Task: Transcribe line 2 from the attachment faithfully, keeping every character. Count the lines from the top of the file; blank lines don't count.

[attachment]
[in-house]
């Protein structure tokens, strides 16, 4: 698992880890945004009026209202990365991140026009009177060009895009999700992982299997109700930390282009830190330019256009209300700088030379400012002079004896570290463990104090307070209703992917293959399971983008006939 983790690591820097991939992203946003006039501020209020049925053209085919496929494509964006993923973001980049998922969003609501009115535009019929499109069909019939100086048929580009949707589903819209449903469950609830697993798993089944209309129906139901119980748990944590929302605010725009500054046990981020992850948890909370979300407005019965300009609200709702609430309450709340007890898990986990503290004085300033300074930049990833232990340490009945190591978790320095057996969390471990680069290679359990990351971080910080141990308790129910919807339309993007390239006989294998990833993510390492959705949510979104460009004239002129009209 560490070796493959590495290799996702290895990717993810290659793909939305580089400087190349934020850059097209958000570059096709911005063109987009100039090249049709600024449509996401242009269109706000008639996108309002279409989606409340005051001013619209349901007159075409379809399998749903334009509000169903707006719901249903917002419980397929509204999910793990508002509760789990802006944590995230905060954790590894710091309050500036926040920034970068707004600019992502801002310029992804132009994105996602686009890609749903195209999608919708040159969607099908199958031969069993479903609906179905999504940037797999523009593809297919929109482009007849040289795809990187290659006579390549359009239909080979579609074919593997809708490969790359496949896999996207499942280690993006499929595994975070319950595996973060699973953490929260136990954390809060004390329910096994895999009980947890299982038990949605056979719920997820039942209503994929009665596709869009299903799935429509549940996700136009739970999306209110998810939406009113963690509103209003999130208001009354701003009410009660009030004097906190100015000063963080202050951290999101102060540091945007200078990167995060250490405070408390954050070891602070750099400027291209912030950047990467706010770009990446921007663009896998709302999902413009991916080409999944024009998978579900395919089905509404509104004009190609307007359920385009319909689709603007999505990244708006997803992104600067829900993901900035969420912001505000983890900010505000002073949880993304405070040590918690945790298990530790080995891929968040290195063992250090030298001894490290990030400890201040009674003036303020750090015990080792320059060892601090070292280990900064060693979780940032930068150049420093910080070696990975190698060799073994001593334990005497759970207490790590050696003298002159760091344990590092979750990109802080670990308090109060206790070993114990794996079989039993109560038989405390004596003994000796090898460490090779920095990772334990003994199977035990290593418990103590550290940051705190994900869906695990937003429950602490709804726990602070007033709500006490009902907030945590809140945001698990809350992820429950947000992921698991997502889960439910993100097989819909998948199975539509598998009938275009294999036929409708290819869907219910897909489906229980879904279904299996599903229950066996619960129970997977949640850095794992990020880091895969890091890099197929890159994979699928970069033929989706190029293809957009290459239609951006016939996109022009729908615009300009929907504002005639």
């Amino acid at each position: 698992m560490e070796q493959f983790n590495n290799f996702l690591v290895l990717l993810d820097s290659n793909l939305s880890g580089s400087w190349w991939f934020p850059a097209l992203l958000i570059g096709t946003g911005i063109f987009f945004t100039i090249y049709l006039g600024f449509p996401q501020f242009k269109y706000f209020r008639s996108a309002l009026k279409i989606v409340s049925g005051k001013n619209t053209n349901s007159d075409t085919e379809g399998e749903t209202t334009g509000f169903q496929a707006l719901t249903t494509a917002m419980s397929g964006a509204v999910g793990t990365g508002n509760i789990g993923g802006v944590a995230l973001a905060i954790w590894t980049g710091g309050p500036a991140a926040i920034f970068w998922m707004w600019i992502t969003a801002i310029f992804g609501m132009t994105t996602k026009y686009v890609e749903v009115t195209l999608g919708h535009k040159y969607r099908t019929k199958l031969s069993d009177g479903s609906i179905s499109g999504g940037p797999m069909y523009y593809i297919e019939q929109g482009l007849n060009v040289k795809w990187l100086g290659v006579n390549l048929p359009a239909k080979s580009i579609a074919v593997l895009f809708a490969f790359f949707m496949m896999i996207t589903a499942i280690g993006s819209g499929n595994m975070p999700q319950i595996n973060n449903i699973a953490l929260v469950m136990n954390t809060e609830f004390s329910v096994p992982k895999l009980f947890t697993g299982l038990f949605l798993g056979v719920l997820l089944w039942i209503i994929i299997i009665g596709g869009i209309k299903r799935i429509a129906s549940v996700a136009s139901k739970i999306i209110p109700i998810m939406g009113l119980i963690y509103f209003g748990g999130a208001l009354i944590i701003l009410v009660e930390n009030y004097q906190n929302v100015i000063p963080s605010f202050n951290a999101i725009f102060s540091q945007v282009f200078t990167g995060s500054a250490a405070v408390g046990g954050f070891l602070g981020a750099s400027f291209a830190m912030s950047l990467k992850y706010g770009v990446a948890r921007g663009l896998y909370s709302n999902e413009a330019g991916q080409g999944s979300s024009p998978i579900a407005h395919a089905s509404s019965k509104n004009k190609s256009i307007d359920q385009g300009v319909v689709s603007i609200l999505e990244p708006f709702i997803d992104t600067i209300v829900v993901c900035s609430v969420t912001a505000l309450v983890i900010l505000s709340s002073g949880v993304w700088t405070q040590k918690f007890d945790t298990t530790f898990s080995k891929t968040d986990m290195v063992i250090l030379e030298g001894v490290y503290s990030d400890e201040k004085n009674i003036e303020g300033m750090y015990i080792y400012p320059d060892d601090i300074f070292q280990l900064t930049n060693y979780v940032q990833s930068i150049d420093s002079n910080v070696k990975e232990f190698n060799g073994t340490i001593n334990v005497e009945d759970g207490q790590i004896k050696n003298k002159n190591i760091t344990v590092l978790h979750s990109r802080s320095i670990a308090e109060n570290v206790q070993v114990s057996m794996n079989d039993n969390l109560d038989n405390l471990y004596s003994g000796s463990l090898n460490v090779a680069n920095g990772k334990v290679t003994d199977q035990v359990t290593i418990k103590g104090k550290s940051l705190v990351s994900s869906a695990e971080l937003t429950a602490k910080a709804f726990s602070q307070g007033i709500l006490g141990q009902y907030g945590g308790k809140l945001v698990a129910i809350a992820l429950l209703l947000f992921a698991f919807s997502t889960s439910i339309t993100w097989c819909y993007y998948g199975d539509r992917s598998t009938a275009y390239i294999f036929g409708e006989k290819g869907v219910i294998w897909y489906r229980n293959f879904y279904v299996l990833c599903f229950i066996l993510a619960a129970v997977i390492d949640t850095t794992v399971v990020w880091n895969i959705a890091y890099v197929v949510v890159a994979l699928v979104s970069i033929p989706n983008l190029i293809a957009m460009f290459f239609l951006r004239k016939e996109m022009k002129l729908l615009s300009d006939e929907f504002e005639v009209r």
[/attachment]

């Protein structure tokens, strides 16, 4: 698992880890945004009026209202990365991140026009009177060009895009999700992982299997109700930390282009830190330019256009209300700088030379400012002079004896570290463990104090307070209703992917293959399971983008006939 983790690591820097991939992203946003006039501020209020049925053209085919496929494509964006993923973001980049998922969003609501009115535009019929499109069909019939100086048929580009949707589903819209449903469950609830697993798993089944209309129906139901119980748990944590929302605010725009500054046990981020992850948890909370979300407005019965300009609200709702609430309450709340007890898990986990503290004085300033300074930049990833232990340490009945190591978790320095057996969390471990680069290679359990990351971080910080141990308790129910919807339309993007390239006989294998990833993510390492959705949510979104460009004239002129009209 560490070796493959590495290799996702290895990717993810290659793909939305580089400087190349934020850059097209958000570059096709911005063109987009100039090249049709600024449509996401242009269109706000008639996108309002279409989606409340005051001013619209349901007159075409379809399998749903334009509000169903707006719901249903917002419980397929509204999910793990508002509760789990802006944590995230905060954790590894710091309050500036926040920034970068707004600019992502801002310029992804132009994105996602686009890609749903195209999608919708040159969607099908199958031969069993479903609906179905999504940037797999523009593809297919929109482009007849040289795809990187290659006579390549359009239909080979579609074919593997809708490969790359496949896999996207499942280690993006499929595994975070319950595996973060699973953490929260136990954390809060004390329910096994895999009980947890299982038990949605056979719920997820039942209503994929009665596709869009299903799935429509549940996700136009739970999306209110998810939406009113963690509103209003999130208001009354701003009410009660009030004097906190100015000063963080202050951290999101102060540091945007200078990167995060250490405070408390954050070891602070750099400027291209912030950047990467706010770009990446921007663009896998709302999902413009991916080409999944024009998978579900395919089905509404509104004009190609307007359920385009319909689709603007999505990244708006997803992104600067829900993901900035969420912001505000983890900010505000002073949880993304405070040590918690945790298990530790080995891929968040290195063992250090030298001894490290990030400890201040009674003036303020750090015990080792320059060892601090070292280990900064060693979780940032930068150049420093910080070696990975190698060799073994001593334990005497759970207490790590050696003298002159760091344990590092979750990109802080670990308090109060206790070993114990794996079989039993109560038989405390004596003994000796090898460490090779920095990772334990003994199977035990290593418990103590550290940051705190994900869906695990937003429950602490709804726990602070007033709500006490009902907030945590809140945001698990809350992820429950947000992921698991997502889960439910993100097989819909998948199975539509598998009938275009294999036929409708290819869907219910897909489906229980879904279904299996599903229950066996619960129970997977949640850095794992990020880091895969890091890099197929890159994979699928970069033929989706190029293809957009290459239609951006016939996109022009729908615009300009929907504002005639």